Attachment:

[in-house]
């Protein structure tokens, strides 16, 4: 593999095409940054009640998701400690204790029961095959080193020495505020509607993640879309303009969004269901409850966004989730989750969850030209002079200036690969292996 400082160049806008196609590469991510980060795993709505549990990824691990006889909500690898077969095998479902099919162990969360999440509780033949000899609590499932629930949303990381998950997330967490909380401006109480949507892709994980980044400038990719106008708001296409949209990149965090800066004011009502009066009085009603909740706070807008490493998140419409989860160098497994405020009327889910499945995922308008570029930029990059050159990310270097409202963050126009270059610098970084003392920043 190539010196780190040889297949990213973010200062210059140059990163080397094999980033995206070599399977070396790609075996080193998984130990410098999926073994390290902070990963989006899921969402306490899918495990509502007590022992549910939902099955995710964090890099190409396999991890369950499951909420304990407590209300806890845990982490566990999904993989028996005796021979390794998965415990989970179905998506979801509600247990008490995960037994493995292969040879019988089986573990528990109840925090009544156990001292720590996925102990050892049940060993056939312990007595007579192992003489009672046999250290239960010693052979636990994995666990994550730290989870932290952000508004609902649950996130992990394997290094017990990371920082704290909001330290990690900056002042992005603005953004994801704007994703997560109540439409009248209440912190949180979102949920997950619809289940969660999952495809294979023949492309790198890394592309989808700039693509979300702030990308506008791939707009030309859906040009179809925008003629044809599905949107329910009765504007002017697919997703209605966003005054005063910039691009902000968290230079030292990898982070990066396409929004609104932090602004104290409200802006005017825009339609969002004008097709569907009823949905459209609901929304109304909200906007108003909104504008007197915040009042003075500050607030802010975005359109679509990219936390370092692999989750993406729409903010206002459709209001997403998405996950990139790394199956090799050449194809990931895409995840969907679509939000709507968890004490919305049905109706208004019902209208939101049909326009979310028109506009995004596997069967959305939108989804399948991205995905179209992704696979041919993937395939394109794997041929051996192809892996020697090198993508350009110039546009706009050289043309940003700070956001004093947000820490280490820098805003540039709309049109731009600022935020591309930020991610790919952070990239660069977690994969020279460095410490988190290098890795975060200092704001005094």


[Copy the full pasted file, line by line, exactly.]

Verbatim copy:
[in-house]
């Protein structure tokens, strides 16, 4: 593999095409940054009640998701400690204790029961095959080193020495505020509607993640879309303009969004269901409850966004989730989750969850030209002079200036690969292996 400082160049806008196609590469991510980060795993709505549990990824691990006889909500690898077969095998479902099919162990969360999440509780033949000899609590499932629930949303990381998950997330967490909380401006109480949507892709994980980044400038990719106008708001296409949209990149965090800066004011009502009066009085009603909740706070807008490493998140419409989860160098497994405020009327889910499945995922308008570029930029990059050159990310270097409202963050126009270059610098970084003392920043 190539010196780190040889297949990213973010200062210059140059990163080397094999980033995206070599399977070396790609075996080193998984130990410098999926073994390290902070990963989006899921969402306490899918495990509502007590022992549910939902099955995710964090890099190409396999991890369950499951909420304990407590209300806890845990982490566990999904993989028996005796021979390794998965415990989970179905998506979801509600247990008490995960037994493995292969040879019988089986573990528990109840925090009544156990001292720590996925102990050892049940060993056939312990007595007579192992003489009672046999250290239960010693052979636990994995666990994550730290989870932290952000508004609902649950996130992990394997290094017990990371920082704290909001330290990690900056002042992005603005953004994801704007994703997560109540439409009248209440912190949180979102949920997950619809289940969660999952495809294979023949492309790198890394592309989808700039693509979300702030990308506008791939707009030309859906040009179809925008003629044809599905949107329910009765504007002017697919997703209605966003005054005063910039691009902000968290230079030292990898982070990066396409929004609104932090602004104290409200802006005017825009339609969002004008097709569907009823949905459209609901929304109304909200906007108003909104504008007197915040009042003075500050607030802010975005359109679509990219936390370092692999989750993406729409903010206002459709209001997403998405996950990139790394199956090799050449194809990931895409995840969907679509939000709507968890004490919305049905109706208004019902209208939101049909326009979310028109506009995004596997069967959305939108989804399948991205995905179209992704696979041919993937395939394109794997041929051996192809892996020697090198993508350009110039546009706009050289043309940003700070956001004093947000820490280490820098805003540039709309049109731009600022935020591309930020991610790919952070990239660069977690994969020279460095410490988190290098890795975060200092704001005094």